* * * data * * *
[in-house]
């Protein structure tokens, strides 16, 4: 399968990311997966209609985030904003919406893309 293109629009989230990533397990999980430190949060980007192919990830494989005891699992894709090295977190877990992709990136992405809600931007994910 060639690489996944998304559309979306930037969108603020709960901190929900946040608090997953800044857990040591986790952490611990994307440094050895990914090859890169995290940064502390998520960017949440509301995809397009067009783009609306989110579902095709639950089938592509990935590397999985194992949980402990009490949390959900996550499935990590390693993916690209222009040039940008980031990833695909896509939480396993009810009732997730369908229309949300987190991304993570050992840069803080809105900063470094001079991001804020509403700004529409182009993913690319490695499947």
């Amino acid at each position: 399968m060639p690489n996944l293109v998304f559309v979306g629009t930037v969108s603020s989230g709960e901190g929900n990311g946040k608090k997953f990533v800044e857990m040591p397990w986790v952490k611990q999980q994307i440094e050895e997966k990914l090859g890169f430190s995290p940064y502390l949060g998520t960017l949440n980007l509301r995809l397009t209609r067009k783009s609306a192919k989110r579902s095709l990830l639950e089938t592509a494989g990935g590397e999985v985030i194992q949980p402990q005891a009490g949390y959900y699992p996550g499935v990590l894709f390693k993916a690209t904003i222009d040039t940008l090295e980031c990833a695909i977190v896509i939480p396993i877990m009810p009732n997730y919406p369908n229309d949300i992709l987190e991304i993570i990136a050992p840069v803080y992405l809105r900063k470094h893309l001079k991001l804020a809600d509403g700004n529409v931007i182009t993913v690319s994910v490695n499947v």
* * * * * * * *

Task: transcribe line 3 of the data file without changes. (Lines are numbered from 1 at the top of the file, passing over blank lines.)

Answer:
């Amino acid at each position: 399968m060639p690489n996944l293109v998304f559309v979306g629009t930037v969108s603020s989230g709960e901190g929900n990311g946040k608090k997953f990533v800044e857990m040591p397990w986790v952490k611990q999980q994307i440094e050895e997966k990914l090859g890169f430190s995290p940064y502390l949060g998520t960017l949440n980007l509301r995809l397009t209609r067009k783009s609306a192919k989110r579902s095709l990830l639950e089938t592509a494989g990935g590397e999985v985030i194992q949980p402990q005891a009490g949390y959900y699992p996550g499935v990590l894709f390693k993916a690209t904003i222009d040039t940008l090295e980031c990833a695909i977190v896509i939480p396993i877990m009810p009732n997730y919406p369908n229309d949300i992709l987190e991304i993570i990136a050992p840069v803080y992405l809105r900063k470094h893309l001079k991001l804020a809600d509403g700004n529409v931007i182009t993913v690319s994910v490695n499947v």